Tai Chi for Independence for Older Adults

One of the most important things older adults would like to do is maintain their independence. Independence allows them to stay in their own homes, drive and engage in activities in and around their homes without relying on others for mobility and mental acuity. Unfortunately, old age often comes with chronic medical conditions which may make older adults dependent persons. Apart from medical conditions, age-related deterioration in balance, strength, flexibility, physical endurance and proprioception may also lead to a loss of independence. However, that does not have to be the case. Exercise can improve or prevent certain physical conditions and maintain older adults’ independence. That is why we recommend Tai Chi for independence for older adults.

As we age we lose muscle fibers or they decrease in size. We lose our postural stability and our proprioception slowly becomes impaired. Apart from physical changes, we also undergo mental changes. Changes in the mind (such as decreases in neurotransmitters) lead to changes in the body since the mind and body communicate in order to perform daily functions. This also impairs our ability to react to our environment. These and several other age-related changes put us at a higher risk for falls. Falls are a leading cause of injury in older adults and often lead to hospitalization, loss of mobility, fear of mobility and therefore a loss of independence.

Exercise has been shown to reduce or prevent some age-related deterioration. “Upper and lower body musculoskeletal fitness is important in executing many normal everyday activities such as household chores, carrying groceries, lifting objects and picking up grandchildren.” Exercise may also improve range of motion, flexibility and prevent chronic pain associated with a decrease in either of the two. Further, it may lead to development of larger, stronger muscles and  increased enzymes for the conversion of nutrients into energy for your body cells. Additionally, exercise increases the “sensitivity of the receptors present on ligaments, joint capsules and muscles.” This is thought to improve the communication between your brain and your body and promote your ability to control your posture.

Tai Chi is the perfect exercise for older adults who would like to remain independent. Studies have shown that Tai Chi improves proprioception, which is the sense of your body position and movement. This allows you to respond to your environment, such as avoiding objects you may trip on, and reacting to maintain your balance when you are about to fall. Tai Chi also improves your strength and balance as it is a weight-bearing exercise. Shifting your weight from one leg to another increases your bone density to prevent breakage as well as strengthens your ankles, knees and the muscles in your lower extremities. It also allows you to transition from one movement to another and maintain your balance. Dysfunctional movements can disrupt simple daily activities like moving backwards to sit in a chair, standing up and balancing one leg as you lift the other one off the ground to move forward.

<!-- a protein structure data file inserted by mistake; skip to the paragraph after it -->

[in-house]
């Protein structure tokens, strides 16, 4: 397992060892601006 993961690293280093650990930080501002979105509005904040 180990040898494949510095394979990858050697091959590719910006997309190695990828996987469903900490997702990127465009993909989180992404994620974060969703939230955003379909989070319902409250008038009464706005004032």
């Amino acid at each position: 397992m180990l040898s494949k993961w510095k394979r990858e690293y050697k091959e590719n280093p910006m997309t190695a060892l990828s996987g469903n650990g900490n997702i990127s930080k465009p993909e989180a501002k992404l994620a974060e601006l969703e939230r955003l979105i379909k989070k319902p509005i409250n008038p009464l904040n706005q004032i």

Additionally, Tai Chi strengthens and improves the mind-body connection. “During practice, a great amount of concentration and coordination among different body parts is required. The movements carried out by [Tai Chi] practioners are very slow. It can be argued that this could enhance the sensory-motor process and improve the proprioceptive system.”

If you would like to develop maintain your physical fitness and mental acuity so you can remain independent, do Tai Chi. Unlike other forms of exercise, it is low-impact, can be done anywhere, is accessible to people with varying levels of physical abilities (including those who can only exercise in a chair). Given its accessibility and adaptability, you may be concerned that it is not effective. However, as explained, it increases strength, flexibility, bone density, mental sharpness and proprioception. If you can stay on your feet, and complete daily functional activities like sitting, standing, reaching up for objects, walk on uneven surfaces, you are very likely to remain independent. Tai Chi may be able to help you to achieve this goal.

Photo by Julien Belli License: https://creativecommons.org/licenses/by/2.0/legalcode

Photo by Julien Belli
License: https://creativecommons.org/licenses/by/2.0/legalcode

Sources:
Effects of Tai Chi Exercise on Muscle Strength, Balance, Flexibility and Bone Mineral Density of Community Dwelling Elderly Women
So, Heeyoung; Park, Insook; Song, Rhayun; Kim, Hyunli; Ahn, Sukhee.

Effect of tai chi on musculoskeletal health-related fitness and self-reported physical health changes in low income, multiple ethnicity mid to older adults
James Manson, Michael Rotondi, Veronica Jamnik, Chris Ardern, Hala Tamim.

http://www.kmu.edu.tw/~sportsmed/Wu/Chinese%20Journal%20of%20Integrative%20Medicine%201.pdf

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